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Yesterday, Today, Tomorrow - The Greatest Hits Of Kenny Loggins

March 25, 1997 | Format: MP3

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Song Title Artist
Time
Popularity Prime  
30
1
3:56
30
2
4:01
30
3
3:40
30
4
5:20
30
5
3:35
30
6
3:39
30
7
3:46
30
8
4:14
30
9
3:37
30
10
4:22
30
11
6:50
30
12
5:37
30
13
4:26
30
14
4:44
30
15
5:20

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Product Details

  • Label: Columbia
  • Record Company Required Metadata: Music file metadata contains unique purchase identifier. Learn more.
  • Total Length: 1:07:07
  • Genres:
  • ASIN: B004DD5PAA
  • Average Customer Review: 4.6 out of 5 stars  See all reviews (140 customer reviews)
  • Amazon Best Sellers Rank: #3,406 Paid in Albums (See Top 100 Paid in Albums)

Customer Reviews

His music and lyrics continue to be great.
M. D. Stanley
Greatest Hits from the"greatest" is surely one of the best and greatest albums ever!
"icesanpedro"
If you like great music this is the cd to get I would highly recommend buying it.
Rosalynn Clark

Most Helpful Customer Reviews

57 of 59 people found the following review helpful By Daniel J. Hamlow HALL OF FAME on January 30, 2004
Format: Audio CD
There was life yet for Kenny Loggins following the amicable split of Loggins and Messina. His solo career lasted well into the 90's. The first two songs here characterize a lighter feel, with some classic disco-type string synths. Keep The Fire's "This Is It" was one of two songs co-written with Michael McDonald, the other one, "What A Fool Believes", being a hit for the Doobies. A song describing a momentous decision, this was inspired by Loggins' father undergoing an ordeal and choosing life over death.
"Whenever I Call You 'Friend'", from his Nightwatch album, features Stevie Nicks on harmony vocals and was a US Top Ten hit. It starts slow, but from the refrain, the tempo bursts into a classic disco beat. There's also a nice sax solo in the middle. This song was co-written with Melissa Manchester.
The jaunty mid-tempo piano number "Heart To Heart" has a 70's R&B feel to it. This features Michael McDonald on the Rhodes piano, and on backing vocals, Richard Page and Steve George, who would later fly on their broken wings to form Mr. Mister.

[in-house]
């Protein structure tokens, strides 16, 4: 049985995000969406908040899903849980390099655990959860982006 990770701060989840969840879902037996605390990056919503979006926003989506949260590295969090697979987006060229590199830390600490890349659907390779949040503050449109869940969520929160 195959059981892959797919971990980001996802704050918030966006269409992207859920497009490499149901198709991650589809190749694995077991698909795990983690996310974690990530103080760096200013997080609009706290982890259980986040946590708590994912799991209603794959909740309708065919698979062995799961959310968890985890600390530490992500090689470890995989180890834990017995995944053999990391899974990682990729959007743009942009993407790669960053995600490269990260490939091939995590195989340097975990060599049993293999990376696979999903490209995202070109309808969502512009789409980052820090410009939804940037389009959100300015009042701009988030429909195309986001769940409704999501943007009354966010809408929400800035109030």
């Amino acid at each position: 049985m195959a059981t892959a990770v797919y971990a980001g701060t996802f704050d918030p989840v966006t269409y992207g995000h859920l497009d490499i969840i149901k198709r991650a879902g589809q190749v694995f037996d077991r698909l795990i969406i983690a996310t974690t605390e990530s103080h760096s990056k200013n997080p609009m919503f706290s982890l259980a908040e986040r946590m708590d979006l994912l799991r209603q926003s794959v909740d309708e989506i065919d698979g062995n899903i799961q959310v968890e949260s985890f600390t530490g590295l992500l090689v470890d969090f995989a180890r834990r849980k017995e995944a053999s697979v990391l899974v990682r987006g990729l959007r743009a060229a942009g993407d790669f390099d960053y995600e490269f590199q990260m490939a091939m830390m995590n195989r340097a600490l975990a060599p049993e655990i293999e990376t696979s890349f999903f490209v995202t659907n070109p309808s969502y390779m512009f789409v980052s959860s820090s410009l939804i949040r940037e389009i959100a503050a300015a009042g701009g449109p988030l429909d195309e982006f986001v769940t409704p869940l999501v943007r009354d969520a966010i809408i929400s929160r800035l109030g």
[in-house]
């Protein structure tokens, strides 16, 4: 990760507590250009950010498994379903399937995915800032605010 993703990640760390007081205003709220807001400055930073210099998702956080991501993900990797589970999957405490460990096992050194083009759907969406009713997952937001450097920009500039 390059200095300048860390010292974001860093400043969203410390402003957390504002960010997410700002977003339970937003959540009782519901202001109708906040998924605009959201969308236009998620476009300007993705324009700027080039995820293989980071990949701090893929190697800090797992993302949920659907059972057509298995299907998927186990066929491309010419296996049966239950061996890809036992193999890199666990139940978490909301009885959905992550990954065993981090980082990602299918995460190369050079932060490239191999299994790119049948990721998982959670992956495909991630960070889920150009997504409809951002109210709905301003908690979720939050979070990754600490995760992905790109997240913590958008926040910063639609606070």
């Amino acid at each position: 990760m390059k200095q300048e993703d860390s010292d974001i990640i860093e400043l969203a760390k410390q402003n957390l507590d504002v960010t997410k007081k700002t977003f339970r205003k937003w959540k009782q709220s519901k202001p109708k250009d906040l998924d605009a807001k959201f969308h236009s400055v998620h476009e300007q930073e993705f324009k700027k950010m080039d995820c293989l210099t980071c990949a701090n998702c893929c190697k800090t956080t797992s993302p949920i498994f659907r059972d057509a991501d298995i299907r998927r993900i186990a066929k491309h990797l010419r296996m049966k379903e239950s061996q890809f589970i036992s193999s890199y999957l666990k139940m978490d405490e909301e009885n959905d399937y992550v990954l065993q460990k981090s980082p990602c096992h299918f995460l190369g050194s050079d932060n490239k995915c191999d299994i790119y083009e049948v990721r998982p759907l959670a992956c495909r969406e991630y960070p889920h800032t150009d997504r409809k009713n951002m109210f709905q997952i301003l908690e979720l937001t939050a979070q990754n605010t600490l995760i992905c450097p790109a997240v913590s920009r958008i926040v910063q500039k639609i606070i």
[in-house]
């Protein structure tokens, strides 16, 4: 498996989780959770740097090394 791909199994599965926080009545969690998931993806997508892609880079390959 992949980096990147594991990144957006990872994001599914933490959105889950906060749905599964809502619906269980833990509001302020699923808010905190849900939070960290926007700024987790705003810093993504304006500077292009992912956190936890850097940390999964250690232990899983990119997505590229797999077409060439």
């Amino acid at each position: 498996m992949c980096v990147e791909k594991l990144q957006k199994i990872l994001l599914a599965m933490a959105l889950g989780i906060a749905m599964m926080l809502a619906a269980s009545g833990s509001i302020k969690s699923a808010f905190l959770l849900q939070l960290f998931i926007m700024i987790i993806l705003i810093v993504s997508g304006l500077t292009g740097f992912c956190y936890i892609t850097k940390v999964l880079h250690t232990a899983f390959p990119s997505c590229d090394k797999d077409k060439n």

Loggins made his heyday in the 1980's by being "Mr. Soundtrack," most of them which hit the Top Ten. That started with "I'm Alright" from Caddyshack, whose fun stomping tone set the pace for the movie and finally yielded a tune obviously bogus gophers could shake to. Then there's the thumping drums and surf guitar of "Footloose" which topped the US charts, and the sizzling and roaring rock guitar and a sound and lyrics that mirrored the aura of zipping in the sky at who-knows-how-many-miles-an-hour of Top Gun's "Danger Zone." Those latter two were two songs I associated with Kenny Loggins.
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23 of 25 people found the following review helpful By Anthony G Pizza VINE VOICE on January 4, 2001
Format: Audio CD
Kenny Loggins hardly seemed a logical choice to retain, let alone grow, his success as the 70s ended. Like Phil Collins, another superstar of the new decade, Loggins was best known for work with a group (Loggins and Messina) with a clearly identifiable, well-regarded image and sound hard to break from.
What impresses you most, then, about "Yesterday, Today, Tomorrow" is Loggins' versatility. He wrote elegant jazz-flavored pop like "Whenever I Call You Friend" (with Melissa Manchester) and the gorgeous holiday ballad "Celebrate Me Home" (his first solo hits, produced by smooth jazzman Bob James). He wrote sweeping pop-gospel ballads like "This Is It," (with Michael McDonald), "Heart To Heart," and the ecological anthem, "Conviction Of The Heart." He could write intimate children's songs like the update of "House On Pooh Corner," or New Age-flavored love songs like "The Rest Of Your Life."